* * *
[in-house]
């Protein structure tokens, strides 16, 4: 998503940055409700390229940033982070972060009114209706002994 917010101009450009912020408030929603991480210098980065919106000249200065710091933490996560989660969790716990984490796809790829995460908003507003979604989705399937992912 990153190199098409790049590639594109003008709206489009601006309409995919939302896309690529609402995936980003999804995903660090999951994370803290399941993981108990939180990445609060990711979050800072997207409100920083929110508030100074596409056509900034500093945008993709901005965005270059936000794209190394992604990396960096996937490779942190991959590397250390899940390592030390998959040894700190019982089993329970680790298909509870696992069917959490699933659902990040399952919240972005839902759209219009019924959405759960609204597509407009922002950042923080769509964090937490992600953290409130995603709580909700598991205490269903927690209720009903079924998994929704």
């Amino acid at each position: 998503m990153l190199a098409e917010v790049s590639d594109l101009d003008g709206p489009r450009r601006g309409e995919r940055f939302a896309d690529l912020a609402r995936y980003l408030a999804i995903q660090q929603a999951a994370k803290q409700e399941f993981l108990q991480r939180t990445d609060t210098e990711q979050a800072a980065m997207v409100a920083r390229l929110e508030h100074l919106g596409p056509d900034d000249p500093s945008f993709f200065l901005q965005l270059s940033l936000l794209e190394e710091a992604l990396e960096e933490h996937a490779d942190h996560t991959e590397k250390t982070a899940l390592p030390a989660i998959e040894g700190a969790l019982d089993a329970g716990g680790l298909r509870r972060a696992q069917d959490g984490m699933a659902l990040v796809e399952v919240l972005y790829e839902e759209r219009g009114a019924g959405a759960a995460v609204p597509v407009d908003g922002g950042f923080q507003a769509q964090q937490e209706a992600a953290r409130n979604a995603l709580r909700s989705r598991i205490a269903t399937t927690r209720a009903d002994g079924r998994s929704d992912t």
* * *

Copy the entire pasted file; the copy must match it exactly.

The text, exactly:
[in-house]
């Protein structure tokens, strides 16, 4: 998503940055409700390229940033982070972060009114209706002994 917010101009450009912020408030929603991480210098980065919106000249200065710091933490996560989660969790716990984490796809790829995460908003507003979604989705399937992912 990153190199098409790049590639594109003008709206489009601006309409995919939302896309690529609402995936980003999804995903660090999951994370803290399941993981108990939180990445609060990711979050800072997207409100920083929110508030100074596409056509900034500093945008993709901005965005270059936000794209190394992604990396960096996937490779942190991959590397250390899940390592030390998959040894700190019982089993329970680790298909509870696992069917959490699933659902990040399952919240972005839902759209219009019924959405759960609204597509407009922002950042923080769509964090937490992600953290409130995603709580909700598991205490269903927690209720009903079924998994929704």
């Amino acid at each position: 998503m990153l190199a098409e917010v790049s590639d594109l101009d003008g709206p489009r450009r601006g309409e995919r940055f939302a896309d690529l912020a609402r995936y980003l408030a999804i995903q660090q929603a999951a994370k803290q409700e399941f993981l108990q991480r939180t990445d609060t210098e990711q979050a800072a980065m997207v409100a920083r390229l929110e508030h100074l919106g596409p056509d900034d000249p500093s945008f993709f200065l901005q965005l270059s940033l936000l794209e190394e710091a992604l990396e960096e933490h996937a490779d942190h996560t991959e590397k250390t982070a899940l390592p030390a989660i998959e040894g700190a969790l019982d089993a329970g716990g680790l298909r509870r972060a696992q069917d959490g984490m699933a659902l990040v796809e399952v919240l972005y790829e839902e759209r219009g009114a019924g959405a759960a995460v609204p597509v407009d908003g922002g950042f923080q507003a769509q964090q937490e209706a992600a953290r409130n979604a995603l709580r909700s989705r598991i205490a269903t399937t927690r209720a009903d002994g079924r998994s929704d992912t």